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Recognition and measurement

If there were no rules or principles then assets, liabilities, income and expenses could be recognized at possibly justifiable different times and values measured at justifiably different amounts. GAAP frameworks and standards define recognition and measurement in some detail.

Recognition of assets

An asset is recognized in the balance sheet when it is probable that the future economic benefits will flow to the entity and the asset has a cost or value that can be measured reliably.

Recognition of liabilities

A liability is recognized in the balance sheet when it is probable that an outflow of resources embodying economic benefits will result from the settlement of a present obligation and the amount at which the settlement will take place can be measured reliably.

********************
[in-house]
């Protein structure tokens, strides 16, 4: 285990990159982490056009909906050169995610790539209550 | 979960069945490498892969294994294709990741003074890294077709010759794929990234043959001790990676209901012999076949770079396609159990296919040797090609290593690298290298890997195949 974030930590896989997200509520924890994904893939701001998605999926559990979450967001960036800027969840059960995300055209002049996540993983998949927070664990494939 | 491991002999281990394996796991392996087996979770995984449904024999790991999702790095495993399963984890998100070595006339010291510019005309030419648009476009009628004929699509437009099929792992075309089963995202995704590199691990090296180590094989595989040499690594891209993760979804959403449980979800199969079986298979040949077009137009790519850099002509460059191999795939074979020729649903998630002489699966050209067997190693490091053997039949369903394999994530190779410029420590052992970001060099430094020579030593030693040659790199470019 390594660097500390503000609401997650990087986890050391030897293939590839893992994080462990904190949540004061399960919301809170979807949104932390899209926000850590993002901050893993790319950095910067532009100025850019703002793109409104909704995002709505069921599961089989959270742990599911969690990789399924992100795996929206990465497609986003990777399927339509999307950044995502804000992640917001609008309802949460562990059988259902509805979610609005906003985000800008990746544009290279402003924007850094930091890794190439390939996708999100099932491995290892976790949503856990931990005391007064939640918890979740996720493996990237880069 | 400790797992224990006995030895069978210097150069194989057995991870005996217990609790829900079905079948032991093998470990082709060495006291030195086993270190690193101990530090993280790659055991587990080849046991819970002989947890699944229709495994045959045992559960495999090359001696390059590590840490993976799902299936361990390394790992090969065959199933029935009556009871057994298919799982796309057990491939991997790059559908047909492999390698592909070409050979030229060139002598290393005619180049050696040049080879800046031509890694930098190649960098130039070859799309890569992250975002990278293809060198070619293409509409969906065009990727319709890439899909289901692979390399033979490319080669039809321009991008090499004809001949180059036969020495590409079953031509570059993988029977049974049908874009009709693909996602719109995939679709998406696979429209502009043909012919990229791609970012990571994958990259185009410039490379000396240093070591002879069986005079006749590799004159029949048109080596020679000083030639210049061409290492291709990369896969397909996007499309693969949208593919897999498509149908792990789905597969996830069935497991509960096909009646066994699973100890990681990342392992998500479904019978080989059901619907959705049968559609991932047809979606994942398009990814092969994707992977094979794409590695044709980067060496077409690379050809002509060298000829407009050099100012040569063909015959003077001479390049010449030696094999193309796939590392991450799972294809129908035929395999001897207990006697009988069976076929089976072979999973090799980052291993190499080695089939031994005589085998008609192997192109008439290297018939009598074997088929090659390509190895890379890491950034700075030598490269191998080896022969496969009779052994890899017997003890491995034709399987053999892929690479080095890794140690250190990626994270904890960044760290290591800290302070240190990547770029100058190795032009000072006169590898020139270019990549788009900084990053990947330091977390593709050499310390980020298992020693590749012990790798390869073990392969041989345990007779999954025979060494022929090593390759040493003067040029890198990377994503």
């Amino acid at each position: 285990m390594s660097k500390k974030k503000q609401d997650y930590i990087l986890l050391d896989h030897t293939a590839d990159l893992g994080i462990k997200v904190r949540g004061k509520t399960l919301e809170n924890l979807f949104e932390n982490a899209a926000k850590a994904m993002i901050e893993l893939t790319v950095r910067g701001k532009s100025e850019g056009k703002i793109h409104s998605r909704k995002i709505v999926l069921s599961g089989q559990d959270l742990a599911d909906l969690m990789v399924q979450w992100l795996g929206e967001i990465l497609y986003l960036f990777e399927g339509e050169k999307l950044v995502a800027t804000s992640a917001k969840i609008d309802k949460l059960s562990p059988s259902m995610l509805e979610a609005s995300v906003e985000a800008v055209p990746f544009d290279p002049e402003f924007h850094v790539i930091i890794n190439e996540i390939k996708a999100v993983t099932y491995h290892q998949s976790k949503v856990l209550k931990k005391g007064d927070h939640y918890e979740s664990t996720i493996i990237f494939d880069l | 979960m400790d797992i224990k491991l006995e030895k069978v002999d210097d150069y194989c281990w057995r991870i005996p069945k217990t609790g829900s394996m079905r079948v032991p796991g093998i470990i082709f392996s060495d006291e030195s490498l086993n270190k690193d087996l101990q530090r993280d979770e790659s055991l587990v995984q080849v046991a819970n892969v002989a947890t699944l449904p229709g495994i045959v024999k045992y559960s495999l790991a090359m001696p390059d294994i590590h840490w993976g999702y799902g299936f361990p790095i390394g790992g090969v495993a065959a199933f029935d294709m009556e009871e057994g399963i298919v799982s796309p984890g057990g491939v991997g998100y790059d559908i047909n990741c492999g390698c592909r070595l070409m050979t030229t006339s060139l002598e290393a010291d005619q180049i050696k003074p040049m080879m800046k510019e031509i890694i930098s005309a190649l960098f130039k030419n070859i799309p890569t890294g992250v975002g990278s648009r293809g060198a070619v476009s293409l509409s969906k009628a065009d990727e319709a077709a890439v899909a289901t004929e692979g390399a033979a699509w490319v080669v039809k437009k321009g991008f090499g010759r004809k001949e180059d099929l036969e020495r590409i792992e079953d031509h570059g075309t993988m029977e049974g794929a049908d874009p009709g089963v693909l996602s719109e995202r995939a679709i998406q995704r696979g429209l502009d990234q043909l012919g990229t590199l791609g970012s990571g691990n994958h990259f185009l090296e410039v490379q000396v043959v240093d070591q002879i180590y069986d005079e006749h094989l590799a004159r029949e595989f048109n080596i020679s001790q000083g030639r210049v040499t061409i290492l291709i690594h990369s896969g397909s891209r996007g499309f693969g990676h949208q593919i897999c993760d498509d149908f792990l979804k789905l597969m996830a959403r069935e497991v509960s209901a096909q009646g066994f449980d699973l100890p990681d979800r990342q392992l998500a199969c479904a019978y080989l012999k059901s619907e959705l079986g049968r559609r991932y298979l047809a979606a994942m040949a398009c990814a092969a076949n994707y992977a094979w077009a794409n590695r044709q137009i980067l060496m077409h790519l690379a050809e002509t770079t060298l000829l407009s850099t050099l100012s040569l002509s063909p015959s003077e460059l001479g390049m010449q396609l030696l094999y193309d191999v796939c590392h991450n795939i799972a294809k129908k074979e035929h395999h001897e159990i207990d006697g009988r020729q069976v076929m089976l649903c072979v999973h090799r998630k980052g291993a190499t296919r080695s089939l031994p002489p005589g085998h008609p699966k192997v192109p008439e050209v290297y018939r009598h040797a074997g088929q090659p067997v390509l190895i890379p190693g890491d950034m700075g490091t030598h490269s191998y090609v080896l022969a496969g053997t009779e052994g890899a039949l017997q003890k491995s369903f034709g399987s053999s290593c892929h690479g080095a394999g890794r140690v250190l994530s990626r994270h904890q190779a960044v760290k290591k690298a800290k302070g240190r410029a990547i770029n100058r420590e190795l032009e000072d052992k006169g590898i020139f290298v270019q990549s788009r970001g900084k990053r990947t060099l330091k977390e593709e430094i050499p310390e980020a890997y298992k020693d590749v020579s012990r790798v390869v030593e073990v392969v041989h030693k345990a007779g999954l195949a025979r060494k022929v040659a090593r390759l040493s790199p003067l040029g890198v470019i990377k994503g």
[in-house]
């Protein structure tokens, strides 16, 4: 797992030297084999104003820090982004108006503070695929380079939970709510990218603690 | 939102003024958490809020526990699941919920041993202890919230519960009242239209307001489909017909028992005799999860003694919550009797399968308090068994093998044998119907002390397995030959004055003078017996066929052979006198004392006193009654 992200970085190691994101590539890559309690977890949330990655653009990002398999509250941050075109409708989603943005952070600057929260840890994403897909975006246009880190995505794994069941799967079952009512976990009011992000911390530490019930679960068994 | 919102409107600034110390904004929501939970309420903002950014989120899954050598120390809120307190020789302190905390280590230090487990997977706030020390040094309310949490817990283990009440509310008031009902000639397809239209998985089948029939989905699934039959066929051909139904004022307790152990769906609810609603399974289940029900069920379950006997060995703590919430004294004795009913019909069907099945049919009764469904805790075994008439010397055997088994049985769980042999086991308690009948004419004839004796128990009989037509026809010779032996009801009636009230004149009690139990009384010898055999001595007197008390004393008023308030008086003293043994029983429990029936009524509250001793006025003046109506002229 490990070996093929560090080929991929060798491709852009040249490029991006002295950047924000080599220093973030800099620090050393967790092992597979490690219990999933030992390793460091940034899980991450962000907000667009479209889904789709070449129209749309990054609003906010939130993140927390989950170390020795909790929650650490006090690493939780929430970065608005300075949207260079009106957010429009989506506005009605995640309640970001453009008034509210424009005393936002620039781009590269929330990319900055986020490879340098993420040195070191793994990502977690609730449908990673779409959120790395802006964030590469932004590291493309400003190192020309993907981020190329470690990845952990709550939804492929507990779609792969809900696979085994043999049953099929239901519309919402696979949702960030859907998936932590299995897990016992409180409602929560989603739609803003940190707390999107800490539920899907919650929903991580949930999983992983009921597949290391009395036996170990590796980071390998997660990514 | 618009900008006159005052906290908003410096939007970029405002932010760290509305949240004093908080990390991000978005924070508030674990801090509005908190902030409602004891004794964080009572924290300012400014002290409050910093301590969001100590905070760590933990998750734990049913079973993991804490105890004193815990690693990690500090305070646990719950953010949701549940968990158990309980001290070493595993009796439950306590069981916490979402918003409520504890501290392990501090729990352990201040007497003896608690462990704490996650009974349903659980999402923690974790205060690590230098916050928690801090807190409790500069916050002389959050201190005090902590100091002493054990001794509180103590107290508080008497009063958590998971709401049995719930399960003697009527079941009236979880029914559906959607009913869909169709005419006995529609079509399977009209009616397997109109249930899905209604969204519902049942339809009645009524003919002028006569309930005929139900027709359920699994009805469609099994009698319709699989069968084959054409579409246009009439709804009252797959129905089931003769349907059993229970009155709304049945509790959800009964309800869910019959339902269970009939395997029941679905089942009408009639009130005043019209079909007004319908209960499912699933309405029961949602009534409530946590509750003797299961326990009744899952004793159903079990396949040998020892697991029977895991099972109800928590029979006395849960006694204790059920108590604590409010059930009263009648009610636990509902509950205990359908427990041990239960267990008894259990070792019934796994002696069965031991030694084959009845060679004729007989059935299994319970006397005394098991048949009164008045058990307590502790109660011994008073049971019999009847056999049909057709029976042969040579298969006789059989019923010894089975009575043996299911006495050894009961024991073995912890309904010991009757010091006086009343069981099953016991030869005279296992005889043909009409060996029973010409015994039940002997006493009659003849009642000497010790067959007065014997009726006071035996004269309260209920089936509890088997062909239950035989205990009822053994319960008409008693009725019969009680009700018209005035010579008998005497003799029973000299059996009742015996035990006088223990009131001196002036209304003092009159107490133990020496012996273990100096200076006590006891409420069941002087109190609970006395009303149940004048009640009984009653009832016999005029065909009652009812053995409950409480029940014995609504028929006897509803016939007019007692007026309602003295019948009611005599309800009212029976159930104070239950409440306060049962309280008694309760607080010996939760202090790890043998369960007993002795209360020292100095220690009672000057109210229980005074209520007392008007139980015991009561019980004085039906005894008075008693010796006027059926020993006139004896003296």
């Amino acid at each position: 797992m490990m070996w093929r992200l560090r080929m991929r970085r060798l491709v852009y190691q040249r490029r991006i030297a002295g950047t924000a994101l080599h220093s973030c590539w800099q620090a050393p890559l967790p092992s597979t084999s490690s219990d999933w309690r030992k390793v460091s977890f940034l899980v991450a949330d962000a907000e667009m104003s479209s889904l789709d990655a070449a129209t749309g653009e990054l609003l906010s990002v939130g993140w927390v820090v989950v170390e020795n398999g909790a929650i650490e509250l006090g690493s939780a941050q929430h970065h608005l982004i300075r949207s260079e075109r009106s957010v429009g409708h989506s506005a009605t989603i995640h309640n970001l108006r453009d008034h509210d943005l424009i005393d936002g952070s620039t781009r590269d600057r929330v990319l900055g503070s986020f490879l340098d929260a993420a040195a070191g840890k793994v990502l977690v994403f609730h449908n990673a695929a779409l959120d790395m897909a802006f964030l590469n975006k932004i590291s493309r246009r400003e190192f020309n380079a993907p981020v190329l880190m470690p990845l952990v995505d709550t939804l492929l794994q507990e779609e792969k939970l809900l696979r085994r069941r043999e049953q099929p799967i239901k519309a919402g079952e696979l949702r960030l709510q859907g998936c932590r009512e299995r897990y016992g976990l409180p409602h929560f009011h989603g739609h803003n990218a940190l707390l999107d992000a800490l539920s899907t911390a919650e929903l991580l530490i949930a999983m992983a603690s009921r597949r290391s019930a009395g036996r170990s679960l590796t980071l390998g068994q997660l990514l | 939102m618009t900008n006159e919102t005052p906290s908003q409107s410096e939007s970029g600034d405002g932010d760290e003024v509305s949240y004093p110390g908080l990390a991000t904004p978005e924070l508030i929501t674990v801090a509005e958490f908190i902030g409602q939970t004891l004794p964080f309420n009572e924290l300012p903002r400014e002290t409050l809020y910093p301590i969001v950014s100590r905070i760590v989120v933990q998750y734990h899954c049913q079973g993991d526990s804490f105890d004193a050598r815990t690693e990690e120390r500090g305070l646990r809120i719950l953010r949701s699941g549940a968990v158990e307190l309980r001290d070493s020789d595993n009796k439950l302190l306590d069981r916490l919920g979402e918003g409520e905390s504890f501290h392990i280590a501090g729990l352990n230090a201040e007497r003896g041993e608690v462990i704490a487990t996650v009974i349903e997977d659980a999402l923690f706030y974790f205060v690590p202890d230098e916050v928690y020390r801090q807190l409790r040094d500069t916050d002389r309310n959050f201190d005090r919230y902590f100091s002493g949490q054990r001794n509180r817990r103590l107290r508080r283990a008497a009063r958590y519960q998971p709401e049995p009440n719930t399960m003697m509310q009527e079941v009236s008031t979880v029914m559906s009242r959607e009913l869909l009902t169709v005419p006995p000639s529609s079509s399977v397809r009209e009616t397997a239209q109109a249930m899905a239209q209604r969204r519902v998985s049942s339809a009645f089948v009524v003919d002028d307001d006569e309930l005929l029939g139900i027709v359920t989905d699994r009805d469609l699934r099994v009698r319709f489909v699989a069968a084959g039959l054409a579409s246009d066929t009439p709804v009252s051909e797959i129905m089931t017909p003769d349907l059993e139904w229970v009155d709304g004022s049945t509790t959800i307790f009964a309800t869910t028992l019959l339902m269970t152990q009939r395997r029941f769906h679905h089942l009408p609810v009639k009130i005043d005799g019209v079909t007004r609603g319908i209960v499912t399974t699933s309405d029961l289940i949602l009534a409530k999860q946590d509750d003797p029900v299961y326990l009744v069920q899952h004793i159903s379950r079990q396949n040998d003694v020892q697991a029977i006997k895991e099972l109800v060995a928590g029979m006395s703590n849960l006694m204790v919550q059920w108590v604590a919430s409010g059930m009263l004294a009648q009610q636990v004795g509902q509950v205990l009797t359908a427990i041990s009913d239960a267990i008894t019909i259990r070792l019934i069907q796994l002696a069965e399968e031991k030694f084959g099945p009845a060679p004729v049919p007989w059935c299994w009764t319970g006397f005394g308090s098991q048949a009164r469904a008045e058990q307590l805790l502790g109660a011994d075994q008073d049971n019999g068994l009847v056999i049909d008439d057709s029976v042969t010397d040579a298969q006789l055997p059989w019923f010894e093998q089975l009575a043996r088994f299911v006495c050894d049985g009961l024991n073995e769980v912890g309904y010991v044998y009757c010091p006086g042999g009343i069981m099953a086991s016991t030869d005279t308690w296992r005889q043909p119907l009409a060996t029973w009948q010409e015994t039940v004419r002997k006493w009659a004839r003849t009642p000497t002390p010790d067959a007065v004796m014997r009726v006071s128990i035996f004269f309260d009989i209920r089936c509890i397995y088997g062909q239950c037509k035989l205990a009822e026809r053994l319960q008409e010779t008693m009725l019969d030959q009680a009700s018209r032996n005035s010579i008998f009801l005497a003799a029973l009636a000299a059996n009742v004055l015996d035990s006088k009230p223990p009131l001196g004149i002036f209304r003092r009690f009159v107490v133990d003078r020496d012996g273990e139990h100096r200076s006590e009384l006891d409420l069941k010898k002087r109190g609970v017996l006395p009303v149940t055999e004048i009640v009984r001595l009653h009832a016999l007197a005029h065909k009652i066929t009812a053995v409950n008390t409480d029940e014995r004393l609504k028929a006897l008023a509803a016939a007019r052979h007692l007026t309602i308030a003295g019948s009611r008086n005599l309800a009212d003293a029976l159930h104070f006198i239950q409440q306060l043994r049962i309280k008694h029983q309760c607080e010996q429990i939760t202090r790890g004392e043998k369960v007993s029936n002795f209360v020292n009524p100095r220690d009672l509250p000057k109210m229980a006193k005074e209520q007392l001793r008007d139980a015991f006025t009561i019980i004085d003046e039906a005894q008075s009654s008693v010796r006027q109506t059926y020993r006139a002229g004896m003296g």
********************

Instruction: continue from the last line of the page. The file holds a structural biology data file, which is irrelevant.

Recognition of income

Income is recognized in the income statement when an increase in future economic benefits related to an increase in an asset or a decrease of a liability has arisen that can be measured reliably.

Recognition of expenses

Expenses are recognized in the income statement when a decrease in future economic benefits related to a decrease in an asset or an increase of a liability has arisen that can be measured reliably. This means, in effect, that recognition of expenses occurs simultaneously with the recognition of an increase in liabilities or a decrease in assets (for example, the accrual of employee entitlements or the depreciation of equipment).

When economic benefits are expected to arise over several accounting periods and the association with income can only be broadly or indirectly determined, expenses are recognized in the income statement on the basis of systematic and rational allocation procedures. This is often necessary in recognizing the expenses associated with the using up of assets such as property, plant, equipment, goodwill, patents and trademarks; in such cases the expense is referred to as depreciation or amortization.

 
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